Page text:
Stephen Hawking, in his final book, listed the rise of Artificial Intelligence (AI) as one of the three biggest issues that mankind would have to deal with. Elon Musk said it is “actually a bigger risk to society than cars or planes or medicine”. Yet regulators are miles behind and, on the face of it, stand little chance of getting a grip on this immense technology, given the investors themselves are all at sea as they balance their excitement with skepticism.
There is tension in Silicon Valley behind the excitement, the downturn in tech investment and AI’s amazing power. To quote Gordon Ritter “everyone has stars in their eyes”. As an early backer of Zoom, he is cautious. The winners will win very big and become the largest businesses in the world; Christine Melas-Kyriazi, a partner at Bain Capital, said “if ChatGPT is the iPhone we are seeing a lot of calculator apps. We’re looking for Uber”.
So, what might be the effect on founders, mid-market private equity and debt providers? Firstly, have a look at OpenAI and its offerings, GPT-4 and DALL-E. These technologies have only been available for public use for a few months, yet ChatGPT can already write dissertations to a level where the professor will give them a half-decent 2:1, and DALL-E can produce images that mimic any art style with uncanny realism. The AI is learning exponentially. It is probable that in very little time we will be able to use AI applications to deliver mainstream business solutions – from dubbing on films, to writing social media blogs, forecasting software and, dare I suggest, business plans. These will still require human intervention (for the moment) but I believe we will all need to invest in understanding how to harness this technology or risk becoming as irrelevant as the farmers with scythes or hand-spun looms of the 18th century.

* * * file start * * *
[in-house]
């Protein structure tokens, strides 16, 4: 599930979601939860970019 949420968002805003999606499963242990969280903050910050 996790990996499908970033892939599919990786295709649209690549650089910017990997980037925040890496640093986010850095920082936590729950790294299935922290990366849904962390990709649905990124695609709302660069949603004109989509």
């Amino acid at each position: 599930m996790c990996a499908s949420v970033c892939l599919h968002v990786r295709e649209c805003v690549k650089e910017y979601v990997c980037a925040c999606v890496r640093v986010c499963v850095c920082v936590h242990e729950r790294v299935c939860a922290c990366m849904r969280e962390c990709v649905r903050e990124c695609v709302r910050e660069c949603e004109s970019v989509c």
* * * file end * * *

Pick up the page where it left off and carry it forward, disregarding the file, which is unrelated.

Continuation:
Returning to Professor Hawking, alongside AI on his list of the 3 biggest issues is the future of our planet. Sustainability is central to our lives, becoming an ever-increasing focus for both individuals and businesses.
Polestar has been actively working with a wide range of sustainability-related businesses over the years, including most recently, waste recycling, ESG software, consultancy, and people development & wellness. With our recent award-winning transaction in EVORA Global focusing our minds on the collaborative benefits available across Sustainability, we have taken the opportunity of our imminent website relaunch to pull these together as the core of our sector approach.
Professor Hawking’s third issue, colonising other planets, might seem like a stretch in terms of relevance to most business leaders. However, the real focus is on preparation for a future occurrence, and preparation is, as we all know, key to obtaining the best result. With this in mind, we are about to launch a new club for founders, shareholders and management, Eddystone. I will write separately on this in the next month outlining how we hope to help you prepare for a future transaction and bring together a community of people to share ideas and knowledge to deliver optimised deals.
For now, we have a temporary website where you can register your interest early – click here to sign up now.